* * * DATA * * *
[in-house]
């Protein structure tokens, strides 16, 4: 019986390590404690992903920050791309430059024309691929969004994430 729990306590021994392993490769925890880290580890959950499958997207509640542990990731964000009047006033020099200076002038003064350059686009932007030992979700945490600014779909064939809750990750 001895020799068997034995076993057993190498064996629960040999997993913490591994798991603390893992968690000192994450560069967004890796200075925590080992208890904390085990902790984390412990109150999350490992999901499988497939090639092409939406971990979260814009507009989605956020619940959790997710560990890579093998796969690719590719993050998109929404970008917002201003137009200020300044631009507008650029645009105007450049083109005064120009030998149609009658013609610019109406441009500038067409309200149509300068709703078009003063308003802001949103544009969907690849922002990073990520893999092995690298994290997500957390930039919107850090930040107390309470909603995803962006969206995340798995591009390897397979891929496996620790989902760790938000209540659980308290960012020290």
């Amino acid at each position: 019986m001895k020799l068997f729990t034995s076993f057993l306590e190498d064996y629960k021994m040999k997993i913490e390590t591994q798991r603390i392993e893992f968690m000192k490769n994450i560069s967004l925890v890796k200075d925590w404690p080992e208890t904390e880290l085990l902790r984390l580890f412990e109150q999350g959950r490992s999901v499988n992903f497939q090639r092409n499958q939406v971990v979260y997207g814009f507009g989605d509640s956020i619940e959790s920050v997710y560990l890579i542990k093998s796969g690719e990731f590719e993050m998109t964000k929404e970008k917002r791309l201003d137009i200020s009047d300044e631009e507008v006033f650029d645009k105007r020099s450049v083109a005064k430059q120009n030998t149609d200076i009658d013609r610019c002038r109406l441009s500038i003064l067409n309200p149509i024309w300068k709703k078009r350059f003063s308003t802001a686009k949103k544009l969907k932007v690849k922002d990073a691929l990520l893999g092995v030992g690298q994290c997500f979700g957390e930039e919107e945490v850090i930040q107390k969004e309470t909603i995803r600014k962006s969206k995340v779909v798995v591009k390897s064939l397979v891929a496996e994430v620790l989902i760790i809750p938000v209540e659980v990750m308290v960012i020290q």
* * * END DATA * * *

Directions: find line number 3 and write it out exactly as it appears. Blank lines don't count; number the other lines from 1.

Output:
């Amino acid at each position: 019986m001895k020799l068997f729990t034995s076993f057993l306590e190498d064996y629960k021994m040999k997993i913490e390590t591994q798991r603390i392993e893992f968690m000192k490769n994450i560069s967004l925890v890796k200075d925590w404690p080992e208890t904390e880290l085990l902790r984390l580890f412990e109150q999350g959950r490992s999901v499988n992903f497939q090639r092409n499958q939406v971990v979260y997207g814009f507009g989605d509640s956020i619940e959790s920050v997710y560990l890579i542990k093998s796969g690719e990731f590719e993050m998109t964000k929404e970008k917002r791309l201003d137009i200020s009047d300044e631009e507008v006033f650029d645009k105007r020099s450049v083109a005064k430059q120009n030998t149609d200076i009658d013609r610019c002038r109406l441009s500038i003064l067409n309200p149509i024309w300068k709703k078009r350059f003063s308003t802001a686009k949103k544009l969907k932007v690849k922002d990073a691929l990520l893999g092995v030992g690298q994290c997500f979700g957390e930039e919107e945490v850090i930040q107390k969004e309470t909603i995803r600014k962006s969206k995340v779909v798995v591009k390897s064939l397979v891929a496996e994430v620790l989902i760790i809750p938000v209540e659980v990750m308290v960012i020290q």